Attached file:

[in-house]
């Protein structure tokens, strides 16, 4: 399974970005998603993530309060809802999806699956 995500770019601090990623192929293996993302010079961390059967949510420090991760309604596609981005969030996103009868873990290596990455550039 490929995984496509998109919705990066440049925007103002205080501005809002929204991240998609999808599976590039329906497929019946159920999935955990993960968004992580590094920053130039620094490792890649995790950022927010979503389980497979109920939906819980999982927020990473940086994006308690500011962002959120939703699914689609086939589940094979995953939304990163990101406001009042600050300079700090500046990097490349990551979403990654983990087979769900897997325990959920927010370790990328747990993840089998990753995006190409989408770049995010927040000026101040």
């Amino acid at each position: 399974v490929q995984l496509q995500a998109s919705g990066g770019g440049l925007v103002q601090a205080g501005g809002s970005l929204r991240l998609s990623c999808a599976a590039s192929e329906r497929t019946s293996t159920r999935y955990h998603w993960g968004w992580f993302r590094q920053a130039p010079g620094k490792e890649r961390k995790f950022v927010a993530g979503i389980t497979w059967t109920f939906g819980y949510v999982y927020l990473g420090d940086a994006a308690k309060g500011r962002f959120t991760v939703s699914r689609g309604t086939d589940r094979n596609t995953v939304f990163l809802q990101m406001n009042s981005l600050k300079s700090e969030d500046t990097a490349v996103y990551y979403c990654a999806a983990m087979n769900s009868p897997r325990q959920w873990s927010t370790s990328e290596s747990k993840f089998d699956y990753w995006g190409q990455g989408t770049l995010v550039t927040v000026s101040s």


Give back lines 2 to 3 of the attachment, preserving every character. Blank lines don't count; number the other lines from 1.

């Protein structure tokens, strides 16, 4: 399974970005998603993530309060809802999806699956 995500770019601090990623192929293996993302010079961390059967949510420090991760309604596609981005969030996103009868873990290596990455550039 490929995984496509998109919705990066440049925007103002205080501005809002929204991240998609999808599976590039329906497929019946159920999935955990993960968004992580590094920053130039620094490792890649995790950022927010979503389980497979109920939906819980999982927020990473940086994006308690500011962002959120939703699914689609086939589940094979995953939304990163990101406001009042600050300079700090500046990097490349990551979403990654983990087979769900897997325990959920927010370790990328747990993840089998990753995006190409989408770049995010927040000026101040």
């Amino acid at each position: 399974v490929q995984l496509q995500a998109s919705g990066g770019g440049l925007v103002q601090a205080g501005g809002s970005l929204r991240l998609s990623c999808a599976a590039s192929e329906r497929t019946s293996t159920r999935y955990h998603w993960g968004w992580f993302r590094q920053a130039p010079g620094k490792e890649r961390k995790f950022v927010a993530g979503i389980t497979w059967t109920f939906g819980y949510v999982y927020l990473g420090d940086a994006a308690k309060g500011r962002f959120t991760v939703s699914r689609g309604t086939d589940r094979n596609t995953v939304f990163l809802q990101m406001n009042s981005l600050k300079s700090e969030d500046t990097a490349v996103y990551y979403c990654a999806a983990m087979n769900s009868p897997r325990q959920w873990s927010t370790s990328e290596s747990k993840f089998d699956y990753w995006g190409q990455g989408t770049l995010v550039t927040v000026s101040s």